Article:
When Gabe Klein came to town, he marveled at Salem's broad right-of-ways and the inefficient ways we used them.*
Monday night on Council's agenda (the Urban Renewal Agency, more precisely) is a perfect example.
Earlier this month the West Salem Redevelopment Advisory Board revisited the Second Street NW Plan.
The Edgewater/Second Street Action Plan calls for improved conditions for people on foot and on bike, but you wouldn't know it by the plan the Board approved for Second Street.
The Board recommended skinny sidewalks and maximum car parking for a section of Second Street NW between Rosemont and Gerth (below, cross-hatched in green). The new road space comes from taking out the railroad right-of-way, currently a gravel patch in the middle of the roadway.
The matter will go before the full Urban Renewal Agency on Monday night.
The Staff Report (8mb pdf) also contains an option supported by a minority on the board. It has larger sidewalks and uses only parallel parking.
But the fact remains that the new right-of-way created by paving over the railbed will be devoted to private car storage rather than to improved facilities, connectivity, and amenities for the public on foot and on bike.
It's hard to know what to say when the language in the Action Plan is so clear and the details in this road design so disconnected from the plain meaning of the Plan. It does underscore the importance of political support - the walking public's not calling loudly enough for wider sidwalks.
In any case, without the railroad connection between Patterson and Wallace, and across Wallace, Second Street is not a key bike connection, and the road could be restriped at some later time. More crucial is comfort and the east-west connectivity along Edgewater (retrofit ideas here).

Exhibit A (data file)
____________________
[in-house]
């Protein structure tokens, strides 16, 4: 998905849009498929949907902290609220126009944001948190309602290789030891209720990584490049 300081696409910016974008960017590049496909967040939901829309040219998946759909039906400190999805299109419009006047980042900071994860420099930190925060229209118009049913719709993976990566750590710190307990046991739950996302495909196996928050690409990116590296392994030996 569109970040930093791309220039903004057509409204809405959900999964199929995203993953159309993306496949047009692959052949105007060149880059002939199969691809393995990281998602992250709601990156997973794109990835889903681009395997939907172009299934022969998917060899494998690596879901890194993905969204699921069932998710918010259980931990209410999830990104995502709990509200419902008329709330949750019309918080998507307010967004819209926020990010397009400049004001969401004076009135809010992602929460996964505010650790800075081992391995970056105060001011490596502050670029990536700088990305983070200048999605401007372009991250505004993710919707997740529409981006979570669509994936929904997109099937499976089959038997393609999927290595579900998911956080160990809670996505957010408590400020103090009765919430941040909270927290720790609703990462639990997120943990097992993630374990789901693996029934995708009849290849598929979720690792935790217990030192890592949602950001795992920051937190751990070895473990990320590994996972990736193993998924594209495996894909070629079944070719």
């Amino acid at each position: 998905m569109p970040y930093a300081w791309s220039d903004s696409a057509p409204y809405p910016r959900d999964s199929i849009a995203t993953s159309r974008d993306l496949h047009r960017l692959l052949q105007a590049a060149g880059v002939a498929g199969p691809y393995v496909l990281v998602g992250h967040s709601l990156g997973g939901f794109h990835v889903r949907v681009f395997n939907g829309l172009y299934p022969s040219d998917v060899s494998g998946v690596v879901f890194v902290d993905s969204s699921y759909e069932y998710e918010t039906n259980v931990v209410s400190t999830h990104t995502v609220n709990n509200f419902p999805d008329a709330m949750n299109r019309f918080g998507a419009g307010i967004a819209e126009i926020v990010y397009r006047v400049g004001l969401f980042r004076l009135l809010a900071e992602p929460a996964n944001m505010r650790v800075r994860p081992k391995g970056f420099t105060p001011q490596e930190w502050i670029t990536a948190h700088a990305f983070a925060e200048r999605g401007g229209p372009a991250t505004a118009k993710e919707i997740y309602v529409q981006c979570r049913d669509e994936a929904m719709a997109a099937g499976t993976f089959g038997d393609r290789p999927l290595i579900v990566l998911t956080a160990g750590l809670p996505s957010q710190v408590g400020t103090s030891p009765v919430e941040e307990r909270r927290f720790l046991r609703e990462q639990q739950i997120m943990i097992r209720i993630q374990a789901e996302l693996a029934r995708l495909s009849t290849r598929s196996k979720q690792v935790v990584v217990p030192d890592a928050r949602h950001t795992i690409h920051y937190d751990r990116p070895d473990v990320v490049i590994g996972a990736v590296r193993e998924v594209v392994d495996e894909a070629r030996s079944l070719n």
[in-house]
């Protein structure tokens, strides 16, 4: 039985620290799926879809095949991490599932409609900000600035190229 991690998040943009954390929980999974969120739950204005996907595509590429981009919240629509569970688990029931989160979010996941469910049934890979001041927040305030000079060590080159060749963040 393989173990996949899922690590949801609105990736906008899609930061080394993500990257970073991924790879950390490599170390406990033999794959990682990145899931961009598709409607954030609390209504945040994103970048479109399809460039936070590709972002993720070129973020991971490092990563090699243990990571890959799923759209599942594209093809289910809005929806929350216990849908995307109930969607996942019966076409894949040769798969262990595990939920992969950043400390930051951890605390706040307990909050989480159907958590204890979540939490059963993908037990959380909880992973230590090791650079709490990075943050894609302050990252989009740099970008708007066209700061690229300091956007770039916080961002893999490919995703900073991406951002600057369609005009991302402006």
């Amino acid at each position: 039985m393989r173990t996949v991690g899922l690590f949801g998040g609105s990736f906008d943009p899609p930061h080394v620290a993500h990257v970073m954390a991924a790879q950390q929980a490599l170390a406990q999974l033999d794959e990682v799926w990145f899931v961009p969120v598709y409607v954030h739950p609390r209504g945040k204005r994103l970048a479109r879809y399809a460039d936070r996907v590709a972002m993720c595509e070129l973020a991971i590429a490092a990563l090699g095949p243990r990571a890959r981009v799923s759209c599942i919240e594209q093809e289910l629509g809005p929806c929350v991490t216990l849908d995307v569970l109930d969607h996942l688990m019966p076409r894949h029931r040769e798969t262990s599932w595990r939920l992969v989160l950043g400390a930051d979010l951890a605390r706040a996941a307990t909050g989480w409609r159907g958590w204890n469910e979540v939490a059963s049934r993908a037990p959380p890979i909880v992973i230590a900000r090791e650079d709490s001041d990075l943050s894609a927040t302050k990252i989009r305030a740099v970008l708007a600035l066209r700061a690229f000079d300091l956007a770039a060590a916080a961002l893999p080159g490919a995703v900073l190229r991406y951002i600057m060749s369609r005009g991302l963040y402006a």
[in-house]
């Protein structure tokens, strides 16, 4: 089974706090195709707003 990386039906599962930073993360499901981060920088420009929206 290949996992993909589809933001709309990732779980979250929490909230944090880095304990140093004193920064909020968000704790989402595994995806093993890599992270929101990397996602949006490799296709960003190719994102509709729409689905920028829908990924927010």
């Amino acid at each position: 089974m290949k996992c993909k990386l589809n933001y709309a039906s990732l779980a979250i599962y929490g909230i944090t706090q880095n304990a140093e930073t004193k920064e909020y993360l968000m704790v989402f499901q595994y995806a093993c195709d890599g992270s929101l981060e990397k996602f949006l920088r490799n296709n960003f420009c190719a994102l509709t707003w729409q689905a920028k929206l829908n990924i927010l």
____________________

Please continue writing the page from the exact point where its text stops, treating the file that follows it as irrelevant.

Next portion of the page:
On the 11th, Councilor Cannon pulled the alley vacation by the cemetery off the consent calendar and Council voted unanimously against staff recommendation. Meeting minutes here, and video here [choose April 11, 2011 --> agenda 4.3(d)]. There will be a full public hearing on the vacation later in the year. A connection to the alley is not the only way a path might go through the cemetery, so the loss of this alignment would not be a total show-stopper. Still, it was disappointing to see Council so quickly override the staff recommendation.
A hearing for adoption of the Capital Improvement Program (summary). Here's a longer discussion.
It was nice to see that a planning variance will require new Bike Parking at a clinic on 1810 East Nob Hill.
The City is moving forward with other plans for space in the Liberty Parkade instead of a Go Downtown Welcome Center (for history see here and here).
* Earlier this week new Chicago Mayor Rahm Emanuel announced that Klein would become his Director of Transportation.
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